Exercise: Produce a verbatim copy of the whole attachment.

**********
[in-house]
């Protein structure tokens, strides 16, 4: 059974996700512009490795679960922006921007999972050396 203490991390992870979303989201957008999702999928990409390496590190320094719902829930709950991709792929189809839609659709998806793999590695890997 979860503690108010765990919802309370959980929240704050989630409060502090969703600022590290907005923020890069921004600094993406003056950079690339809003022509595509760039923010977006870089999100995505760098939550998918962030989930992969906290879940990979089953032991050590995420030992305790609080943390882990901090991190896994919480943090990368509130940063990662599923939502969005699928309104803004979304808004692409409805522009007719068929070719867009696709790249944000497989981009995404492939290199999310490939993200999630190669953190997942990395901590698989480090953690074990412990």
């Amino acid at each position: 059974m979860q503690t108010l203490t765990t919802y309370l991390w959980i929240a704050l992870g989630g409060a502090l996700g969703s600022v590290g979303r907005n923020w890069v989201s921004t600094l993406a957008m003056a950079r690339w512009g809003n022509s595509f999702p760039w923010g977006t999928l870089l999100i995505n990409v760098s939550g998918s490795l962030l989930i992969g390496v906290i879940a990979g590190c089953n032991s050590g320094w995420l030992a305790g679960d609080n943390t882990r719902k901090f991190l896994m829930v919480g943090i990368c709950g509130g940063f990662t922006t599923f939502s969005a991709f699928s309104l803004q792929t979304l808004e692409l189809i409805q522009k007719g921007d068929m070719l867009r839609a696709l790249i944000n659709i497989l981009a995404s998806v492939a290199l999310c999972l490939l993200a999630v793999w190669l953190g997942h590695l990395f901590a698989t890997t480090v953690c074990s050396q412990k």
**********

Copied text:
[in-house]
């Protein structure tokens, strides 16, 4: 059974996700512009490795679960922006921007999972050396 203490991390992870979303989201957008999702999928990409390496590190320094719902829930709950991709792929189809839609659709998806793999590695890997 979860503690108010765990919802309370959980929240704050989630409060502090969703600022590290907005923020890069921004600094993406003056950079690339809003022509595509760039923010977006870089999100995505760098939550998918962030989930992969906290879940990979089953032991050590995420030992305790609080943390882990901090991190896994919480943090990368509130940063990662599923939502969005699928309104803004979304808004692409409805522009007719068929070719867009696709790249944000497989981009995404492939290199999310490939993200999630190669953190997942990395901590698989480090953690074990412990």
């Amino acid at each position: 059974m979860q503690t108010l203490t765990t919802y309370l991390w959980i929240a704050l992870g989630g409060a502090l996700g969703s600022v590290g979303r907005n923020w890069v989201s921004t600094l993406a957008m003056a950079r690339w512009g809003n022509s595509f999702p760039w923010g977006t999928l870089l999100i995505n990409v760098s939550g998918s490795l962030l989930i992969g390496v906290i879940a990979g590190c089953n032991s050590g320094w995420l030992a305790g679960d609080n943390t882990r719902k901090f991190l896994m829930v919480g943090i990368c709950g509130g940063f990662t922006t599923f939502s969005a991709f699928s309104l803004q792929t979304l808004e692409l189809i409805q522009k007719g921007d068929m070719l867009r839609a696709l790249i944000n659709i497989l981009a995404s998806v492939a290199l999310c999972l490939l993200a999630v793999w190669l953190g997942h590695l990395f901590a698989t890997t480090v953690c074990s050396q412990k």